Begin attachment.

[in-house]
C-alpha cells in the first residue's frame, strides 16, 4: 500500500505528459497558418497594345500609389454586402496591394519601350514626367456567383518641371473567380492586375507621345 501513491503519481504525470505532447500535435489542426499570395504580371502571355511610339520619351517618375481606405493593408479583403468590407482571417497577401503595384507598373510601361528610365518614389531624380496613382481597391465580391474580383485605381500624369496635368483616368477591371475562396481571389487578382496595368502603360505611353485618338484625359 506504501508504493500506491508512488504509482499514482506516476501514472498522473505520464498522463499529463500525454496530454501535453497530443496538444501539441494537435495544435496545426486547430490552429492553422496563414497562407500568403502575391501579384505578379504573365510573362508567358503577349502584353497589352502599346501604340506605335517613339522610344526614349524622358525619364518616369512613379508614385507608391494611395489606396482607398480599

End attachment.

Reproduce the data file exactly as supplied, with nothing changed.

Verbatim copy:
[in-house]
C-alpha cells in the first residue's frame, strides 16, 4: 500500500505528459497558418497594345500609389454586402496591394519601350514626367456567383518641371473567380492586375507621345 501513491503519481504525470505532447500535435489542426499570395504580371502571355511610339520619351517618375481606405493593408479583403468590407482571417497577401503595384507598373510601361528610365518614389531624380496613382481597391465580391474580383485605381500624369496635368483616368477591371475562396481571389487578382496595368502603360505611353485618338484625359 506504501508504493500506491508512488504509482499514482506516476501514472498522473505520464498522463499529463500525454496530454501535453497530443496538444501539441494537435495544435496545426486547430490552429492553422496563414497562407500568403502575391501579384505578379504573365510573362508567358503577349502584353497589352502599346501604340506605335517613339522610344526614349524622358525619364518616369512613379508614385507608391494611395489606396482607398480599